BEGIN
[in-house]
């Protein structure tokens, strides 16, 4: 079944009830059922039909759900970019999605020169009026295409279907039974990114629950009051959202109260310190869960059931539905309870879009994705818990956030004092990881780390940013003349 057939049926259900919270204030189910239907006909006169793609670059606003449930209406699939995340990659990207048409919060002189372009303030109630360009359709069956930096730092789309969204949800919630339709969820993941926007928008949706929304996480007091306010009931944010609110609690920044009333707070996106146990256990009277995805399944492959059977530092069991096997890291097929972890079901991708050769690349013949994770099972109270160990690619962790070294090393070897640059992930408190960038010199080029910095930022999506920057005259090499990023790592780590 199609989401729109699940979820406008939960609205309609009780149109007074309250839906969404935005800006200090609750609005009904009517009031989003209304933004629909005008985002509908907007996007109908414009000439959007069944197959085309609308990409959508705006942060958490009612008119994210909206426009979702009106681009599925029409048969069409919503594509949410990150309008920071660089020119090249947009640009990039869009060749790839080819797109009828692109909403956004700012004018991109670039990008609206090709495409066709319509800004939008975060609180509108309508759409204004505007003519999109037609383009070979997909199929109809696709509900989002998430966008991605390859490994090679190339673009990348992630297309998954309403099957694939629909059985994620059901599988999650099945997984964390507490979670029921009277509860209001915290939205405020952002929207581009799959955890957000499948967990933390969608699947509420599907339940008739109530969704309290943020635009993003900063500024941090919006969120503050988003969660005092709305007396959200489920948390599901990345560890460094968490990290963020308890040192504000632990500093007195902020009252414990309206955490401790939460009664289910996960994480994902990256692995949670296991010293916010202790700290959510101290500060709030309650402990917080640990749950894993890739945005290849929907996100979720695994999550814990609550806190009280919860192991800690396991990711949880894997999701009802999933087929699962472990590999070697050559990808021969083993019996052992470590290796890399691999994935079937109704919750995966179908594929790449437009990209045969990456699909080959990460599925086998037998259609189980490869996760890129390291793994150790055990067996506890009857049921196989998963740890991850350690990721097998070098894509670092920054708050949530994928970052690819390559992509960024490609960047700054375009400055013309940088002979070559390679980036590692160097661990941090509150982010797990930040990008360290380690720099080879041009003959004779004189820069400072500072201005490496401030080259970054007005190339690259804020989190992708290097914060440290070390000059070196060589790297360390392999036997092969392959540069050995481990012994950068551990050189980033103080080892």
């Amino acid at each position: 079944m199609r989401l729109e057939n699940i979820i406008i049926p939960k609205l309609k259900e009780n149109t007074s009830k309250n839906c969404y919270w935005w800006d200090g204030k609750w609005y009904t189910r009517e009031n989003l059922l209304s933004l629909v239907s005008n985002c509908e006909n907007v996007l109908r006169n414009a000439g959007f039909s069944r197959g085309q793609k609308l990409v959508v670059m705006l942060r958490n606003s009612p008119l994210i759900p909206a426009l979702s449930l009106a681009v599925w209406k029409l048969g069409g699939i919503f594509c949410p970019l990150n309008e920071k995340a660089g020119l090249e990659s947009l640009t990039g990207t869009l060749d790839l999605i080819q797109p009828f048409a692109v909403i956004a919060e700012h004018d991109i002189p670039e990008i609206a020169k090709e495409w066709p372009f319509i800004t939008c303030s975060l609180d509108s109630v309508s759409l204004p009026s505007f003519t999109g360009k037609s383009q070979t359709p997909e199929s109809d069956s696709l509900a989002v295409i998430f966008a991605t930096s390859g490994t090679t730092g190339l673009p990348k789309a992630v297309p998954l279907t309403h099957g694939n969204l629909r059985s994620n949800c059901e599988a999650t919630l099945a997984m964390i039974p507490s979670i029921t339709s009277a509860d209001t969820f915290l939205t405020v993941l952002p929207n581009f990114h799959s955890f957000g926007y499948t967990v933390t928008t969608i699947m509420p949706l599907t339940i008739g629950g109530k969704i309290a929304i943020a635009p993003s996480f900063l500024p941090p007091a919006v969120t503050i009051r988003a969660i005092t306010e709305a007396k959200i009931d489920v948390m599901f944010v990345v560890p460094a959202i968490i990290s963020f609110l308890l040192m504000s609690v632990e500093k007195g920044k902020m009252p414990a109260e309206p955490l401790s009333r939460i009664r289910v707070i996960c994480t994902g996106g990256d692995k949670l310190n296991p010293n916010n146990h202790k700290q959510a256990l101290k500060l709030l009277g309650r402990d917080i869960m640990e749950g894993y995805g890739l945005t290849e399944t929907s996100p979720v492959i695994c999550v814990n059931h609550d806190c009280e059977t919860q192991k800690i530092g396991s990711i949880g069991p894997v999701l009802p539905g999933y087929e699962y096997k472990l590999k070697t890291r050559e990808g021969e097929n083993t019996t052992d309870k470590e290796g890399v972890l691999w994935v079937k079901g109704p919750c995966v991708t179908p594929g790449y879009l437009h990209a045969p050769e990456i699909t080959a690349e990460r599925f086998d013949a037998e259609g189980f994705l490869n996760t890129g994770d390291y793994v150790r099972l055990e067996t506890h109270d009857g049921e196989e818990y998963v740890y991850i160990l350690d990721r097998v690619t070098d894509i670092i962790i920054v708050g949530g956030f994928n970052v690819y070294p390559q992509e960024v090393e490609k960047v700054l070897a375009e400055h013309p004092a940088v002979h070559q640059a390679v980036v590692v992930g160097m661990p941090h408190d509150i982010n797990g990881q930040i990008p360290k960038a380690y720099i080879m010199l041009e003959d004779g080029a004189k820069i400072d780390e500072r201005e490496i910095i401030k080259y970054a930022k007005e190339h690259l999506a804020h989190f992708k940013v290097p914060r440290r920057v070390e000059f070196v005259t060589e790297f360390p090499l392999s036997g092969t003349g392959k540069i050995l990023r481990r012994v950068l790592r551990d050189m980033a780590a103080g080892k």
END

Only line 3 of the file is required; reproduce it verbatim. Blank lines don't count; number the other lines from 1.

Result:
């Amino acid at each position: 079944m199609r989401l729109e057939n699940i979820i406008i049926p939960k609205l309609k259900e009780n149109t007074s009830k309250n839906c969404y919270w935005w800006d200090g204030k609750w609005y009904t189910r009517e009031n989003l059922l209304s933004l629909v239907s005008n985002c509908e006909n907007v996007l109908r006169n414009a000439g959007f039909s069944r197959g085309q793609k609308l990409v959508v670059m705006l942060r958490n606003s009612p008119l994210i759900p909206a426009l979702s449930l009106a681009v599925w209406k029409l048969g069409g699939i919503f594509c949410p970019l990150n309008e920071k995340a660089g020119l090249e990659s947009l640009t990039g990207t869009l060749d790839l999605i080819q797109p009828f048409a692109v909403i956004a919060e700012h004018d991109i002189p670039e990008i609206a020169k090709e495409w066709p372009f319509i800004t939008c303030s975060l609180d509108s109630v309508s759409l204004p009026s505007f003519t999109g360009k037609s383009q070979t359709p997909e199929s109809d069956s696709l509900a989002v295409i998430f966008a991605t930096s390859g490994t090679t730092g190339l673009p990348k789309a992630v297309p998954l279907t309403h099957g694939n969204l629909r059985s994620n949800c059901e599988a999650t919630l099945a997984m964390i039974p507490s979670i029921t339709s009277a509860d209001t969820f915290l939205t405020v993941l952002p929207n581009f990114h799959s955890f957000g926007y499948t967990v933390t928008t969608i699947m509420p949706l599907t339940i008739g629950g109530k969704i309290a929304i943020a635009p993003s996480f900063l500024p941090p007091a919006v969120t503050i009051r988003a969660i005092t306010e709305a007396k959200i009931d489920v948390m599901f944010v990345v560890p460094a959202i968490i990290s963020f609110l308890l040192m504000s609690v632990e500093k007195g920044k902020m009252p414990a109260e309206p955490l401790s009333r939460i009664r289910v707070i996960c994480t994902g996106g990256d692995k949670l310190n296991p010293n916010n146990h202790k700290q959510a256990l101290k500060l709030l009277g309650r402990d917080i869960m640990e749950g894993y995805g890739l945005t290849e399944t929907s996100p979720v492959i695994c999550v814990n059931h609550d806190c009280e059977t919860q192991k800690i530092g396991s990711i949880g069991p894997v999701l009802p539905g999933y087929e699962y096997k472990l590999k070697t890291r050559e990808g021969e097929n083993t019996t052992d309870k470590e290796g890399v972890l691999w994935v079937k079901g109704p919750c995966v991708t179908p594929g790449y879009l437009h990209a045969p050769e990456i699909t080959a690349e990460r599925f086998d013949a037998e259609g189980f994705l490869n996760t890129g994770d390291y793994v150790r099972l055990e067996t506890h109270d009857g049921e196989e818990y998963v740890y991850i160990l350690d990721r097998v690619t070098d894509i670092i962790i920054v708050g949530g956030f994928n970052v690819y070294p390559q992509e960024v090393e490609k960047v700054l070897a375009e400055h013309p004092a940088v002979h070559q640059a390679v980036v590692v992930g160097m661990p941090h408190d509150i982010n797990g990881q930040i990008p360290k960038a380690y720099i080879m010199l041009e003959d004779g080029a004189k820069i400072d780390e500072r201005e490496i910095i401030k080259y970054a930022k007005e190339h690259l999506a804020h989190f992708k940013v290097p914060r440290r920057v070390e000059f070196v005259t060589e790297f360390p090499l392999s036997g092969t003349g392959k540069i050995l990023r481990r012994v950068l790592r551990d050189m980033a780590a103080g080892k």